Sie sind auf Seite 1von 4


LAB No. 11
Fault :
Electrical fault is an abnormal condition, caused by equipment failures such as transformers and
rotating machines, human errors and environmental conditions. Theses faults cause interruption to
electric flows, equipment damages and even cause death of humans, birds and animals.

Types of Faults:
Electrical fault is the deviation of voltages and currents from nominal values or states. Under
normal operating conditions, power system equipment or lines carry normal voltages and currents
which results in a safer operation of the system.
But when fault occurs, it causes excessively high currents to flow which causes the damage to
equipments and devices. Fault detection and analysis is necessary to select or design suitable switchgear
equipments, electromechanical relays, circuit breakers and other protection devices.
By nature of electrical systems, at the basic level, electrical faults can be categorized as:
1. Short-Circuit Faults: This is caused when there is a failure of insulation causing a short-circuit
condition. This is by far the most common cause of failure.
2. Open Circuit Faults: This fault occurs when a failure happens in the conduction path of
Besides this, there could be combination (Simultaneous) fault situations as well and equipment level
winding faults.
Since Short-Circuit Faults are the most common causes of faults in Electrical distribution systems, let
us study them in detail:
There are mainly two types of faults in the electrical power system. Those are symmetrical and
unsymmetrical faults.

1. Symmetrical faults:
These are very severe faults and occur
infrequently in the power systems. These are
also called as balanced faults and are of two
types namely line to line to line to ground (LL-L-G) and line to line to line (L-L-L).
Only 2-5 percent of system faults are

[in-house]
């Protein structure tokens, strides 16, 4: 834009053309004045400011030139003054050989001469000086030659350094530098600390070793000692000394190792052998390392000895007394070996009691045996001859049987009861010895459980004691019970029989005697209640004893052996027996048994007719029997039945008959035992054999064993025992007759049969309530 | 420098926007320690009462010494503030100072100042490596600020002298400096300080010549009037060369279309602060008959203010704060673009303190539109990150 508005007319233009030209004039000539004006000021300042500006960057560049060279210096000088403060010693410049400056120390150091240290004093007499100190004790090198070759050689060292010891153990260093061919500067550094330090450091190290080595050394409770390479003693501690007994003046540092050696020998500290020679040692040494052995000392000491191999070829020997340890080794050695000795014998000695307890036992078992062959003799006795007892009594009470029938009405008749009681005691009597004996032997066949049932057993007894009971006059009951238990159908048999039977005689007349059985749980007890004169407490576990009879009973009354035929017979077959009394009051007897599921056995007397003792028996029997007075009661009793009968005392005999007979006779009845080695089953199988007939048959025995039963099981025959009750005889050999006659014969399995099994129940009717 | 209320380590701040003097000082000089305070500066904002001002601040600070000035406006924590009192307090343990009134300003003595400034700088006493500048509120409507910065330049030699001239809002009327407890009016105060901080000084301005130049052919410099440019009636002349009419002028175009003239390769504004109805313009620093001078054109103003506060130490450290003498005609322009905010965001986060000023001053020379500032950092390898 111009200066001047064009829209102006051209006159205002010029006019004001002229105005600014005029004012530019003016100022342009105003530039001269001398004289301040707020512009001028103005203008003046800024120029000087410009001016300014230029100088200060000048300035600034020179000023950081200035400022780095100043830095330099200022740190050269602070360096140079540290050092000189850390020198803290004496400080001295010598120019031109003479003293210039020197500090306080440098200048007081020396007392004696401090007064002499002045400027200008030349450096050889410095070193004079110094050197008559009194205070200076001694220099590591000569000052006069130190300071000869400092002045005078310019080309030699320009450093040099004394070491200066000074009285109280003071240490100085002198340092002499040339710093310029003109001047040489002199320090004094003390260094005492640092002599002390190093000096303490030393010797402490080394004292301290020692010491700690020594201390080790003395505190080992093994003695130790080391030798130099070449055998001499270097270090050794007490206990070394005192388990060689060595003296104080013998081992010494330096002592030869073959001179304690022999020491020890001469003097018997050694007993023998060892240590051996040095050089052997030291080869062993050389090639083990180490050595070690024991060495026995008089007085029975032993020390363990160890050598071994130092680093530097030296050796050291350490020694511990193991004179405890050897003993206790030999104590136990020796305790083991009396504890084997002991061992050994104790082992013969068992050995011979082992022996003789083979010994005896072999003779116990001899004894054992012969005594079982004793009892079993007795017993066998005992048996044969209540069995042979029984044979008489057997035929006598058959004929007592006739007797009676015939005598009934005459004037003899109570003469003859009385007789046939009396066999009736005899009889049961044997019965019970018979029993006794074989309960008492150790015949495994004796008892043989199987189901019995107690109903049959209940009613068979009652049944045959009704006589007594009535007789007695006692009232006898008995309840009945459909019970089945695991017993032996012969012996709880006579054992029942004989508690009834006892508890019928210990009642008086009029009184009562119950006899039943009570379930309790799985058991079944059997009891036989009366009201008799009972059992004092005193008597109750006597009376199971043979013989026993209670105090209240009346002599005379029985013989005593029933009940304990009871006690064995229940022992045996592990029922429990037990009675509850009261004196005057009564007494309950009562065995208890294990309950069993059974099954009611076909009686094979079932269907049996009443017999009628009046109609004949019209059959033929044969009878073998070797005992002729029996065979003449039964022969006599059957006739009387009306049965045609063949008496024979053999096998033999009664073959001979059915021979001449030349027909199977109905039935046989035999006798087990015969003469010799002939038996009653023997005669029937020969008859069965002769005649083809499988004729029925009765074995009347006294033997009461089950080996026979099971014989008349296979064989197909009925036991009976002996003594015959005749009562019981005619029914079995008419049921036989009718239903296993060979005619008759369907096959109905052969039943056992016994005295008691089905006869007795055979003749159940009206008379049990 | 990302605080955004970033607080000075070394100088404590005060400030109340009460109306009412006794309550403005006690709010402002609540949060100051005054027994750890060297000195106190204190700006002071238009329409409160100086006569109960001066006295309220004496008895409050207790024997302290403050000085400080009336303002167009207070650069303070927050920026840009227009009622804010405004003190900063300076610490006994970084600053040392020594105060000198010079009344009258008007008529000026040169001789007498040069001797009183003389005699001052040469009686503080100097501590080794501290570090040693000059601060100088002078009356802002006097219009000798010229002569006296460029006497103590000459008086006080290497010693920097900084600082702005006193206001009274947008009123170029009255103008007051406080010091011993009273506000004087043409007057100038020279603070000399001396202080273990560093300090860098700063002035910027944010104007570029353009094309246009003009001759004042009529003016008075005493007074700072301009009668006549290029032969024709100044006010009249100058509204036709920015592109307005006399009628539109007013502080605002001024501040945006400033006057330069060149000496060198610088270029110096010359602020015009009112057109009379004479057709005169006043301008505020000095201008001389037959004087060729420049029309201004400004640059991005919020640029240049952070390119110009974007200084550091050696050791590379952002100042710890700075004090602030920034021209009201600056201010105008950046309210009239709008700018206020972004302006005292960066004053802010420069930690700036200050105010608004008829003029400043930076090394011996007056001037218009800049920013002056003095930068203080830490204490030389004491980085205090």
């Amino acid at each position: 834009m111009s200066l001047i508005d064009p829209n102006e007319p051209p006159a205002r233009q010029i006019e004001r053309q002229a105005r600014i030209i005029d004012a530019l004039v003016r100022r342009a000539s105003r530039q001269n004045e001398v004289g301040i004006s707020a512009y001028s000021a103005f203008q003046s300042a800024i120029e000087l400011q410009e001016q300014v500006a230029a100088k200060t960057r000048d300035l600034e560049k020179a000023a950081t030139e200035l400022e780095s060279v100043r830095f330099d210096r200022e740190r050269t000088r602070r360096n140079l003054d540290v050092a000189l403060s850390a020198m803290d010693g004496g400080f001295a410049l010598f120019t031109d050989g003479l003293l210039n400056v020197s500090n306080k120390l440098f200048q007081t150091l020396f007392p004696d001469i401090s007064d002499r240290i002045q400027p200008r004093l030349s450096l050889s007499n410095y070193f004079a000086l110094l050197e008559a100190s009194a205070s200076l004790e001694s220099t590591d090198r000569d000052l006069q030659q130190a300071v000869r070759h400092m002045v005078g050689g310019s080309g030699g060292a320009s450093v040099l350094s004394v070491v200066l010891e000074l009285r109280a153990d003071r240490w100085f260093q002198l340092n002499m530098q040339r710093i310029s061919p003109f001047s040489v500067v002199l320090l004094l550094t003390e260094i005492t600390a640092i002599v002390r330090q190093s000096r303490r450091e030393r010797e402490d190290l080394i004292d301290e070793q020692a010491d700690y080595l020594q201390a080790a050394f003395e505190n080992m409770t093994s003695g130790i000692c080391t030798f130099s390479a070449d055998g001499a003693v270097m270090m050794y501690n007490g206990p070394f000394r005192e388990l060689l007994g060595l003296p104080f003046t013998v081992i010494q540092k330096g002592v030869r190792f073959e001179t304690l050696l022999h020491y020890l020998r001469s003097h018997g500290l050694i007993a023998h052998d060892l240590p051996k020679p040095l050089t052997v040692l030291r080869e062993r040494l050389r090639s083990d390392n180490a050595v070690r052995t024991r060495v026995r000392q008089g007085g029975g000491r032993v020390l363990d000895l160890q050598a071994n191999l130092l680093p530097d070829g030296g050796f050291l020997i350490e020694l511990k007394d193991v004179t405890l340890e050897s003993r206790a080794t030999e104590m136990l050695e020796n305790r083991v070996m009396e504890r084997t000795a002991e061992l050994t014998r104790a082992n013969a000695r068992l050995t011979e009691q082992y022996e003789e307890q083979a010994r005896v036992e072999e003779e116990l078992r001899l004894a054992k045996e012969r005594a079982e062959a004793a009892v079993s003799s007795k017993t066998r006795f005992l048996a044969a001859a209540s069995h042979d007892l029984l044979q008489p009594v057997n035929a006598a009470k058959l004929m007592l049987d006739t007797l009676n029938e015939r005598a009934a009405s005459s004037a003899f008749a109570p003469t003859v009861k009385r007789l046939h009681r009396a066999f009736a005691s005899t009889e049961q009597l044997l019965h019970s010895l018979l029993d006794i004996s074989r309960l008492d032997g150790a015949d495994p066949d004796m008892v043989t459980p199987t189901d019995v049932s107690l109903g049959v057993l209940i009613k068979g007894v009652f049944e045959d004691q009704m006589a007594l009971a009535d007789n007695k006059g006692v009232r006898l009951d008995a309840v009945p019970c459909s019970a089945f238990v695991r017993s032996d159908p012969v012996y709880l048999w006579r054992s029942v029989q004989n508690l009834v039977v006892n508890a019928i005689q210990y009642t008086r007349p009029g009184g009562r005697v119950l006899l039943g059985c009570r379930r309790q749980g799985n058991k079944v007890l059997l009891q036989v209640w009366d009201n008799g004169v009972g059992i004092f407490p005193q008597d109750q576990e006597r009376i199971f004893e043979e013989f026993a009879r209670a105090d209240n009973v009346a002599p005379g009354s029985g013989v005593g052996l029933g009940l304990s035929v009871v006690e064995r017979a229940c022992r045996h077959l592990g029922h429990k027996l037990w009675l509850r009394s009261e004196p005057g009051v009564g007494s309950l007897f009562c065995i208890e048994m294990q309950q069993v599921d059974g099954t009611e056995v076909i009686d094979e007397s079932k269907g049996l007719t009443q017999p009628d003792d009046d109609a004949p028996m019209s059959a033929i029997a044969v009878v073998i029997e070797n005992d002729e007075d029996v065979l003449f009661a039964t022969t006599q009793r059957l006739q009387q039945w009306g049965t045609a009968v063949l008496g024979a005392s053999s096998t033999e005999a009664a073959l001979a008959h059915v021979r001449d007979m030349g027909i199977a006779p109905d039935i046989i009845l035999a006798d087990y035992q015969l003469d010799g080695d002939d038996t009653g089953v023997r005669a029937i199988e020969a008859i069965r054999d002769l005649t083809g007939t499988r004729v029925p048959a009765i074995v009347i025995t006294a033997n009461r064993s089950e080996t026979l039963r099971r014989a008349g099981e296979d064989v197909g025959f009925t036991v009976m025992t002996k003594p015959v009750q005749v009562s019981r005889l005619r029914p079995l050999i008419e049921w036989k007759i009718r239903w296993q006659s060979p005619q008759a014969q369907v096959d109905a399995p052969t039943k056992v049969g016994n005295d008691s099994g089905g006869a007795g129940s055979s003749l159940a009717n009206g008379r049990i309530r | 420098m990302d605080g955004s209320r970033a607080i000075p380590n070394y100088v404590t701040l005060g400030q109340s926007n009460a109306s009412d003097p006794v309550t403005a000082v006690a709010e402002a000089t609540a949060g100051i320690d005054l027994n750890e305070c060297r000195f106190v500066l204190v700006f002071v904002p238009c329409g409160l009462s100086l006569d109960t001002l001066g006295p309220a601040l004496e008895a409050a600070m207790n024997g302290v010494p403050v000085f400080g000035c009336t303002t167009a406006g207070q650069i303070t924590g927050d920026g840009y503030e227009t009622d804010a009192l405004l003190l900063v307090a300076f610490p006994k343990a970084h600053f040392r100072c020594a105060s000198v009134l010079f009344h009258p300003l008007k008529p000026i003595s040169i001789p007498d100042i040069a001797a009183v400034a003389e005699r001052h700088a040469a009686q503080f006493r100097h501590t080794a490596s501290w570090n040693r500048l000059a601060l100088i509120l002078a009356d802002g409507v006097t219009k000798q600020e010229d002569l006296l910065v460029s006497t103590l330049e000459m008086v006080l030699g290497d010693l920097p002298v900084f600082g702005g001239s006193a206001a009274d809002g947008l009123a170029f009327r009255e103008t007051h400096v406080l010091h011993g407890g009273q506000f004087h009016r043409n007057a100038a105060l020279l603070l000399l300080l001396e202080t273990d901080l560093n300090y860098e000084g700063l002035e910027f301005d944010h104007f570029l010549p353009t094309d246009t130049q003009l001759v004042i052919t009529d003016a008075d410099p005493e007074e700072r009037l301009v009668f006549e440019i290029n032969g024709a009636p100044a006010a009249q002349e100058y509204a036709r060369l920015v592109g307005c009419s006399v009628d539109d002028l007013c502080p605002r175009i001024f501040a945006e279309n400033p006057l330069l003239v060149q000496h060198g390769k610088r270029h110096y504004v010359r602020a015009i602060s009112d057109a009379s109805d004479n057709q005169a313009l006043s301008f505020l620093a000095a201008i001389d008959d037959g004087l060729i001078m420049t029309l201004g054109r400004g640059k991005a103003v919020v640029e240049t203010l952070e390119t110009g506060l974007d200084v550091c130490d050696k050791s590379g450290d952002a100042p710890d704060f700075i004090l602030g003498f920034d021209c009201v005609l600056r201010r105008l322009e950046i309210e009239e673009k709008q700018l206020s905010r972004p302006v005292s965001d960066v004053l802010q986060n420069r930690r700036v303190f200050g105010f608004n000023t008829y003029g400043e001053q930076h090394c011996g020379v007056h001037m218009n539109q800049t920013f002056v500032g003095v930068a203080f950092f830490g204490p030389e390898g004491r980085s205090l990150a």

symmetrical faults. If these faults occur,
system remains balanced but results in severe
damage to the electrical power system
This figure shows two types of three phase
symmetrical faults. Analysis of these faults is easy and usually carried by per phase basis. Three phase

fault analysis or information is required for selecting set-phase relays, rupturing capacity of the circuit
breakers and rating of the protective switchgear.

2. Unsymmetrical faults:
These are very common and less severe than symmetrical faults. There are mainly three types
namely line to ground (L-G), line to line (L-L) and double line to ground (LL-G) faults.

Line to ground fault (L-G) is most common fault and 65-70 percent of faults are of this type.
It causes the conductor to make contact with earth or ground. 15 to 20 percent of faults are
double line to ground and causes the two conductors to make contact with ground. Line to line faults
occur when two conductors make contact with each other mainly while swinging of lines due to winds
and 5- 10 percent of the faults are of this type.
These are also called unbalanced faults since their occurrence causes unbalance in the system.
Unbalance of the system means that that impedance values are different in each phase causing
unbalance current to flow in the phases. These are more difficult to analyze and are carried by per phase
basis similar to three phase balanced faults.

Causes of Electrical Faults :

Weather conditions: It includes lighting strikes, heavy rains, heavy winds, salt deposition on overhead
lines and conductors, snow and ice accumulation on transmission lines, etc. These environmental
conditions interrupt the power supply and also damage electrical installations.
Equipment failures: Various electrical equipments like generators, motors, transformers, reactors,
switching devices, etc causes short circuit faults due to malfunctioning, ageing, insulation failure of
cables and winding. These failures result in high current to flow through the devices or equipment which
further damages it.
Human errors: Electrical faults are also caused due to human errors such as selecting improper rating
of equipment or devices, forgetting metallic or electrical conducting parts after servicing or
maintenance, switching the circuit while it is under servicing, etc.
Smoke of fires: Ionization of air, due to smoke particles, surrounding the overhead lines results in
spark between the lines or between conductors to insulator. This flashover causes insulators to lose
their insulting capacity due to high voltages.


Circuit Diagram:
The following circuit is a 9 bus system designed in ETAP. It has three generators and 1 slack bus.
Load is being tapped off at different buses:

Fault at bus 4:


Fault at bus 1:

Fault at bus 9:

The most severe fault occurs on bus 9. The voltage of bus 9 becomes 0 V and on the other
buses, voltages and currents are greatly reduced due to which the whole system goes into the most
critical conditions.